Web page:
Posted in Reviews on August 4th, 2014 by H.P. Taskmaster
It’s a cavernous and mystical sound that Heavy Temple have conjured for their self-titled debut EP. After impressing with a single for “Unholy Communion” last year — that song is also presented third of the extended three cuts on Heavy Temple and is out as a cassingle via Sarlacc Productions — the Philadelphia outfit were picked up by Germany’s Ván Records for the vinyl and digipak CD issue of this more complete first outing, and it’s an endorsement of no small consequence, Ván having long since proved the mettle of its tastes via picking up cult-minded acts like Year of the Goat and The Devil’s Blood. Heavy Temple – here a trio but now a duo with bassist/vocalist Elyse “High Priestess Nighthawk” Mitchell as the sole remaining founder — present a more laid back style of grooving than either of those two, but remain plenty heavy nonetheless across “Dirty Ghost” (8:17), “Legendary Conversations with Ants” (7:31) and the aforementioned “Unholy Communion” (13:15) and offer atmosphere to match the intermittent full-thrust tonal heft. They are, in fact, notably cohesive in their approach, and particularly for their first time out, Heavy Temple seem to arrive with a firm notion of their intent, what they want to sound like and how they want to achieve it. Mitchell‘s voice is dynamic and her approach shifts smoothly between “Dirty Ghost” and “Legendary Conversations with Ants” before delivering its most powerful performance on the closer, and in guitarist Shawn “Rattlesnake” Rambles and drummer Andy “Bearadactyl” Martin (also of Maple Forum alums Clamfight), she had a formidable complement with which to establish the range heard in these songs.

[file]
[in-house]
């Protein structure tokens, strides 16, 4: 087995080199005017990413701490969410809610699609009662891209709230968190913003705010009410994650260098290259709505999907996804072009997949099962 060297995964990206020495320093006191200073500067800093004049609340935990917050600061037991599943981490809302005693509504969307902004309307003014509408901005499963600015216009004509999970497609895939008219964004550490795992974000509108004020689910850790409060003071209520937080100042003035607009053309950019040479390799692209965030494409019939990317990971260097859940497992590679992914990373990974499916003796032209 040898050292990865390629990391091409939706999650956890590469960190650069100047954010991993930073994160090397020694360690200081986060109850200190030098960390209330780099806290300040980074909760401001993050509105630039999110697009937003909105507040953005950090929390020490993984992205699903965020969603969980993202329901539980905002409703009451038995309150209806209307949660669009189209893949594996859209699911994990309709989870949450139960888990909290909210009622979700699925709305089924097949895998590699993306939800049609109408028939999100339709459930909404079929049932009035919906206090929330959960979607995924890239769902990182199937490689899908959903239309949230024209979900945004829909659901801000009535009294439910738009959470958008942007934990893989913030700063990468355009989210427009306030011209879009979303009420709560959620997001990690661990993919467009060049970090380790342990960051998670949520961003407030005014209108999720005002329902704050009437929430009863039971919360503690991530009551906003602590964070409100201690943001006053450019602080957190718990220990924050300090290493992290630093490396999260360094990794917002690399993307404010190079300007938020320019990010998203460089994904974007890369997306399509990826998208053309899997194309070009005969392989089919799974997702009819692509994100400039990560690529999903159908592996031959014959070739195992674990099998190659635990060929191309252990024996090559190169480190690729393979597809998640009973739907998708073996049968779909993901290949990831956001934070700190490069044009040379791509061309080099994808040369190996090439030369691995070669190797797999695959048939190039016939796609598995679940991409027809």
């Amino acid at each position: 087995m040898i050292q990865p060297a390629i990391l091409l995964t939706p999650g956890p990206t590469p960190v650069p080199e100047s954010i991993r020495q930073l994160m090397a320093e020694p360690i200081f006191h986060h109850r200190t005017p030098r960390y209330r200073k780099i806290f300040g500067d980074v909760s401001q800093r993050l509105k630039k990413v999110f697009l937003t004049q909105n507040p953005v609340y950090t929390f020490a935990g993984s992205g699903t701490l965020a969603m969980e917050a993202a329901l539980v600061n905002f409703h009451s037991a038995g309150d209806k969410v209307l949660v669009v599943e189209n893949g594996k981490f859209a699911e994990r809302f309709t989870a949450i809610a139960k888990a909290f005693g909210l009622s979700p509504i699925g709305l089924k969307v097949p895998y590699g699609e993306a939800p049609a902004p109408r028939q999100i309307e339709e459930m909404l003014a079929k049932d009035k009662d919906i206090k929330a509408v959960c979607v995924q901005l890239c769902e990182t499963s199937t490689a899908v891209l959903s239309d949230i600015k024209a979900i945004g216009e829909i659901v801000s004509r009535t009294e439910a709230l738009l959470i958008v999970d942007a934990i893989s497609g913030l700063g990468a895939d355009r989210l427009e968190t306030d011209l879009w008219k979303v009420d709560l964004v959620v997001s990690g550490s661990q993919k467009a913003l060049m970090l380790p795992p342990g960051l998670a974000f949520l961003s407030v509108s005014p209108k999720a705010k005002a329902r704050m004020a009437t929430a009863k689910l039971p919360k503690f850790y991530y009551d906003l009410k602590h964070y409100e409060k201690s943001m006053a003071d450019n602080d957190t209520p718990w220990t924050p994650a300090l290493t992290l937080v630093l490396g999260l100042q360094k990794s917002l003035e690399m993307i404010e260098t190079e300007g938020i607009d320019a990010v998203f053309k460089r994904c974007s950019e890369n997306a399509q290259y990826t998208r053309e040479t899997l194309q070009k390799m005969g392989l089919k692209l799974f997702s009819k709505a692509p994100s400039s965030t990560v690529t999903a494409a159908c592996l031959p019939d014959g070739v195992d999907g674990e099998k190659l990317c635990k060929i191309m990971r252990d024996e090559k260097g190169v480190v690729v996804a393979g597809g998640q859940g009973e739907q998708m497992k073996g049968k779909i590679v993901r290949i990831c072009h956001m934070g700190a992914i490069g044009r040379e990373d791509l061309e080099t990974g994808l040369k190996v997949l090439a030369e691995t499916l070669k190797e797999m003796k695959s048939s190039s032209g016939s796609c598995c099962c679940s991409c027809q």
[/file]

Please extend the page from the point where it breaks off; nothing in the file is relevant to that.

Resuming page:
About those songs: They are spacious, psychedelic, heavy and they manage to avoid much of the cult rock cliché while proving both immersive and memorable over the course of Heavy Temple‘s 29-minute span. Working together as a debut EP, they more than succeed in giving the band’s audience a sense of what Heavy Temple want to do moving forward, and whether it’s the quiet doom blues in “Legendary Conversations with Ants” that gives way to a slow-motion effects-drenched freakout led by Rambles‘ guitar or the jammy bliss that emerges at the end of “Unholy Communion,” they retain their hold of the proceedings and excellently showcase the potential for what the band might or might have become going forward. “Dirty Ghost” commences with an otherworldly volume swell — minimal, quiet — before gradually unfolding itself with Martin‘s drums and Mitchell‘s bass and vocals, and it’s not until well past the halfway point of its eight-minute run that it finally explodes into full-on psych-grunge heft, like if someone wanted to turn peak-era Soundgarden production into a religion. That patience becomes a central element as Heavy Templeplays out, and the trio are just as likely to ride out a loud part as a quiet one, not shying either from crafting a void or filling it with distortion. The malleability of Mitchell‘s voice between the sultry croon in the first minutes of “Dirty Ghost” and the rawer shouting at the apex of “Unholy Communion” — the EP flowing smoothly between the two; something else that bodes well for a full-length — is another major asset working in their favor, and the stoner-mass of “Legendary Conversations with Ants,” while apparently more worldly in its lyric than the title might have you believe, executes a subtle linear build that ends with some classic doom riffing that bleeds right into the start of “Unholy Communion,” the whole release tying together seamlessly.